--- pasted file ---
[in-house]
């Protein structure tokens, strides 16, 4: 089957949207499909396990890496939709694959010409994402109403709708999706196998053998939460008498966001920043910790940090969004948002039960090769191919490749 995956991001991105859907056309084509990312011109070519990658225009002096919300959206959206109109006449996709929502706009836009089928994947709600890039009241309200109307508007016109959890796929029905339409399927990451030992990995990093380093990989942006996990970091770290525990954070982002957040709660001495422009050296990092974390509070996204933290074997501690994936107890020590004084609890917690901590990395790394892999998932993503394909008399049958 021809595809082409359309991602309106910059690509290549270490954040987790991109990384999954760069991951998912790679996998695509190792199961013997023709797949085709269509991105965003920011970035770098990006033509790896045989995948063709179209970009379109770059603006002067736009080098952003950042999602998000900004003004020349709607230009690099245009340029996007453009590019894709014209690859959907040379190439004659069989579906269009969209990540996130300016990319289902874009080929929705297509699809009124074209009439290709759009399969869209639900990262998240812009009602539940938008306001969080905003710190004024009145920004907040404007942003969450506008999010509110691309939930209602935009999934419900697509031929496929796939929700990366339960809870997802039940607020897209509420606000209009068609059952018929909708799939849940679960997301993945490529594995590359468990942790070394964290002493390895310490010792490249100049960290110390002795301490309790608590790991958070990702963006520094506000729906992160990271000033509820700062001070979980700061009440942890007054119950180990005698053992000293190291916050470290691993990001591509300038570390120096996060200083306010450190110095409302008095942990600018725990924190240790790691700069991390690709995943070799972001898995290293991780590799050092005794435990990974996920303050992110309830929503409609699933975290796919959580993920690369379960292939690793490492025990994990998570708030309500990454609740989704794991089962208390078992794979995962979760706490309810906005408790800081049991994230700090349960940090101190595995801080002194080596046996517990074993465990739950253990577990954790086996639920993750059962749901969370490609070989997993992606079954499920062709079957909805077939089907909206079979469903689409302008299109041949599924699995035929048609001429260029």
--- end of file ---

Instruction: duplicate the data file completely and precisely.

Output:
[in-house]
């Protein structure tokens, strides 16, 4: 089957949207499909396990890496939709694959010409994402109403709708999706196998053998939460008498966001920043910790940090969004948002039960090769191919490749 995956991001991105859907056309084509990312011109070519990658225009002096919300959206959206109109006449996709929502706009836009089928994947709600890039009241309200109307508007016109959890796929029905339409399927990451030992990995990093380093990989942006996990970091770290525990954070982002957040709660001495422009050296990092974390509070996204933290074997501690994936107890020590004084609890917690901590990395790394892999998932993503394909008399049958 021809595809082409359309991602309106910059690509290549270490954040987790991109990384999954760069991951998912790679996998695509190792199961013997023709797949085709269509991105965003920011970035770098990006033509790896045989995948063709179209970009379109770059603006002067736009080098952003950042999602998000900004003004020349709607230009690099245009340029996007453009590019894709014209690859959907040379190439004659069989579906269009969209990540996130300016990319289902874009080929929705297509699809009124074209009439290709759009399969869209639900990262998240812009009602539940938008306001969080905003710190004024009145920004907040404007942003969450506008999010509110691309939930209602935009999934419900697509031929496929796939929700990366339960809870997802039940607020897209509420606000209009068609059952018929909708799939849940679960997301993945490529594995590359468990942790070394964290002493390895310490010792490249100049960290110390002795301490309790608590790991958070990702963006520094506000729906992160990271000033509820700062001070979980700061009440942890007054119950180990005698053992000293190291916050470290691993990001591509300038570390120096996060200083306010450190110095409302008095942990600018725990924190240790790691700069991390690709995943070799972001898995290293991780590799050092005794435990990974996920303050992110309830929503409609699933975290796919959580993920690369379960292939690793490492025990994990998570708030309500990454609740989704794991089962208390078992794979995962979760706490309810906005408790800081049991994230700090349960940090101190595995801080002194080596046996517990074993465990739950253990577990954790086996639920993750059962749901969370490609070989997993992606079954499920062709079957909805077939089907909206079979469903689409302008299109041949599924699995035929048609001429260029």